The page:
Two girls rescued from rubble after earthquake in Turkey
A 14-year-old girl and a 3-year-old girl were among the latest survivors found in the rubble Monday, three days after a major earthquake struck Turkey.
IHA news agency via AP
Rescue workers carry Idil Sirin, who was extricated from a collapsed building, Nov. 2, 2020, 58 hours after a strong earthquake struck Izmir, Turkey. Turkey has tightened regulations to earthquake-proof buildings but urban renewal is not happening fast enough.
November 2, 2020
By Mehmet Guzel and Suzan Fraser
In what one rescue worker called “a miracle,” extraction teams brought two girls out alive Monday from the wreckage of their collapsed apartment buildings in the Turkish city of Izmir, three days after a strong earthquake hit Turkey and Greece.
Onlookers applauded in joy and wept with relief as ambulances carrying the girls rushed to hospitals immediately after their rescues.
The overall death toll in Friday’s quake reached 85 on Monday after teams found more bodies overnight amid toppled buildings in Izmir, Turkey’s third-largest city.
Close to 1,000 people were injured, mostly in Turkey, by the quake that was centered in the Aegean Sea northeast of the Greek island of Samos. It killed two teenagers on Samos and injured at least 19 other people on the island.
There was some debate over the quake’s magnitude. The United States Geological Survey rated it 7.0, while Istanbul’s Kandilli Institute put it at 6.9 and Turkey’s emergency management agency said it measured 6.6.
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Rescue workers clapped in unison Monday as 14-year-old Idil Sirin was removed from the rubble, after being trapped for 58 hours. Her 8-year-old sister, Ipek, did not survive, NTV television reported.
Seven hours later, rescuers working on another toppled building extricated 3-year-old Elif Perincek, whose mother and two sisters had been rescued two days earlier. The child spent 65 hours in the wreckage of her apartment and became the 106th person to be rescued alive, the state-run Anadolu Agency reported.
Muammer Celik of the Istanbul fire department’s search-and-rescue team told NTV television that he thought Elif was dead when he reached her inside the wreckage.
“There was dust on her face, her face was white,” he said. “When I cleaned the dust from her face, she opened her eyes. I was astonished.”
Mr. Celik said: “it was a miracle, it was a true miracle.”
The girl would not let go of his hand throughout the rescue operation, Mr. Celik said, adding: “I am now her big brother.”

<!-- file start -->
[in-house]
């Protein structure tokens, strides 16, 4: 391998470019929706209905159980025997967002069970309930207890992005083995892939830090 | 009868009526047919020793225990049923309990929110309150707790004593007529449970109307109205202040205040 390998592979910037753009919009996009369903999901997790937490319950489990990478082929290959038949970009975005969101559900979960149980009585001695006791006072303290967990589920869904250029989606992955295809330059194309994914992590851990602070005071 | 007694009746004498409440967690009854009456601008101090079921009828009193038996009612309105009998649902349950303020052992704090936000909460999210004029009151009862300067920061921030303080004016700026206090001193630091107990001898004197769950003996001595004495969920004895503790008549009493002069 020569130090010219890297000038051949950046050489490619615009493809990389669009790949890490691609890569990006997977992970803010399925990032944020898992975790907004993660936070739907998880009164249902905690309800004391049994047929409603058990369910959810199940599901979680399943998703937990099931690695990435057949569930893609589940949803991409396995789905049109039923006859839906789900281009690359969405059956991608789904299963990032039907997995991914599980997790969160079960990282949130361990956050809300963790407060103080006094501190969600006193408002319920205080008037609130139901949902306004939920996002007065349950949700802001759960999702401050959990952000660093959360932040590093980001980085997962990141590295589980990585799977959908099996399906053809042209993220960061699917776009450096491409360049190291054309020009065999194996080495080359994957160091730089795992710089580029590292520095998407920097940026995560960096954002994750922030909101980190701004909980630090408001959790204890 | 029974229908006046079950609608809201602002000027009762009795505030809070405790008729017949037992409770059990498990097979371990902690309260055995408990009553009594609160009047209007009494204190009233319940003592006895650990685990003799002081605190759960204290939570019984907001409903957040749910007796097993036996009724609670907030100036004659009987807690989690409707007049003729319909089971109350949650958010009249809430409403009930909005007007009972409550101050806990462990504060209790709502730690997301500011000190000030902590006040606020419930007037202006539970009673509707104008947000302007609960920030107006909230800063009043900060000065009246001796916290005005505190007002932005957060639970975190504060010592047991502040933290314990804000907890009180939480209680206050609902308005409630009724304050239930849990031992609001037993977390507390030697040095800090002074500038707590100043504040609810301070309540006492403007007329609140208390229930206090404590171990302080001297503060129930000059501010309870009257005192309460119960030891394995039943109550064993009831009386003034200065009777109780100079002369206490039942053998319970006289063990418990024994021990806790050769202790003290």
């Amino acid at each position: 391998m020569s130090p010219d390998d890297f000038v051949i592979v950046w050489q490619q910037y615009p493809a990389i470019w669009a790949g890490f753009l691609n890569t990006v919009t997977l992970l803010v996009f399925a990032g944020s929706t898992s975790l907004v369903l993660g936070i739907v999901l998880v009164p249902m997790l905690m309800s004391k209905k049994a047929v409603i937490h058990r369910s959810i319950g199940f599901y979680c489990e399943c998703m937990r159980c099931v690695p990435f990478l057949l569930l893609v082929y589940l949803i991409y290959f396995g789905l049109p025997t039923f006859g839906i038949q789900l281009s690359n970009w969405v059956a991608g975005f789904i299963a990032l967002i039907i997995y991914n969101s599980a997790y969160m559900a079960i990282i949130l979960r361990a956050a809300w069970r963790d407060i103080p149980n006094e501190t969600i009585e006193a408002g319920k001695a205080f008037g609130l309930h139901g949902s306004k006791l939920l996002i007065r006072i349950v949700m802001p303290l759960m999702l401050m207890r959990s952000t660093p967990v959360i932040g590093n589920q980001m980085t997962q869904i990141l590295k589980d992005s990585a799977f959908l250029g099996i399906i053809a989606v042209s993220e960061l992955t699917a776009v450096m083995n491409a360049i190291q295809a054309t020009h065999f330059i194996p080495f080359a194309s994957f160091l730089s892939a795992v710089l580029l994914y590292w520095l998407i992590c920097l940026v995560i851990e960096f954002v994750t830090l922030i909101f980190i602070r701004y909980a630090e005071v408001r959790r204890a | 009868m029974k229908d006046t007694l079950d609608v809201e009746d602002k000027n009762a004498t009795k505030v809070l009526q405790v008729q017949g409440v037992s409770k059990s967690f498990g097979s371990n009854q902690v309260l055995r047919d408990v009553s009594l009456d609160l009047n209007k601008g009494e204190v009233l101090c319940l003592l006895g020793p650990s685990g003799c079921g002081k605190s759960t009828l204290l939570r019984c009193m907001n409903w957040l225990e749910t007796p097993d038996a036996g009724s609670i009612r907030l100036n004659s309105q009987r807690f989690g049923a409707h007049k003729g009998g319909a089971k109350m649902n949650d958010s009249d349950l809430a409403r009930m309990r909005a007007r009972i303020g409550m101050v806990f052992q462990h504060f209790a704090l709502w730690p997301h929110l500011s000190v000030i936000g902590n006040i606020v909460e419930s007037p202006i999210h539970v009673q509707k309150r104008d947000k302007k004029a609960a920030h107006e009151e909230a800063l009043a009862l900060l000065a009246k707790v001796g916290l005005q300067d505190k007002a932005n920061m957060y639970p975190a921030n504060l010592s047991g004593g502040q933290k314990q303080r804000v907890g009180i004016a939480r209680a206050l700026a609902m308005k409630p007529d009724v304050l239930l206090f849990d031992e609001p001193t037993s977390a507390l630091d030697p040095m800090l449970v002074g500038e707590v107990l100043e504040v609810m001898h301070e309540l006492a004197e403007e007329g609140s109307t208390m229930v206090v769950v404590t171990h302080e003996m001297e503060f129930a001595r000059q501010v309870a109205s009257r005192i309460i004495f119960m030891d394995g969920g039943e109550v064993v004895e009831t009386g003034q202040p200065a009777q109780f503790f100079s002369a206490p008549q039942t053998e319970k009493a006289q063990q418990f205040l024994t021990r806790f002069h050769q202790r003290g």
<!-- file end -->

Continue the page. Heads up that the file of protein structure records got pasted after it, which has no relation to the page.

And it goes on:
The girl was pictured holding Mr. Celik’s thumb while being carried on a stretcher into a tent where she was treated before being taken to the hospital. Rescuers were seen shedding tears of joy and hugging each other.
Rescue workers scrambling to find more survivors used listening devices to detect more signs of life.
“Can anyone hear me?” a team leader shouted, asking possible survivors to bang against surfaces three times if they could.
Officials said 220 quake survivors were still being treated in hospitals and four of them were in serious condition.
Rescue workers extricated a 70-year-old man from a collapsed building Sunday, some 34 hours after the quake struck. The man was pulled out of the rubble overnight and doing well at a hospital, according to the Turkish health minister. The minister tweeted that the survivor, Ahmet Citim, told him, “I never lost hope.”
The quake triggered a small tsunami that hit Samos and the Seferihisar district of Izmir, drowning one elderly woman. The tremors were felt across western Turkey, including in Istanbul as well as in the Greek capital of Athens. Hundreds of aftershocks followed.
Turkish Vice President Fuat Oktay said 26 badly damaged buildings would be demolished in Izmir.
“It’s not the earthquake that kills but buildings,” he added, repeating a common slogan.
Turkey has a mix of older buildings and cheap or illegal construction, which can lead to serious damage and deaths when earthquakes hit. Regulations have been tightened in light of earthquakes to strengthen or demolish buildings and urban renewal is underway in Turkish cities but it is not happening fast enough.
Two destroyed apartment buildings in Izmir where much of the rescues are taking place had received reports of “decay” in 2012 and 2018, according to the municipal agency in charge of such certificates. Turkish media including the Hurriyet newspaper said one of the apartments, which was built in 1993, was at risk of earthquake damage because of its low quality concrete and the lack of reinforcements. However, the building continued to be occupied.
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Turkey sits on top of fault lines and is prone to earthquakes. In 1999, two powerful quakes killed some 18,000 people in northwestern Turkey. Earthquakes are frequent in Greece as well.
This story was reported by The Associated Press. Fraser reported from Ankara, Turkey.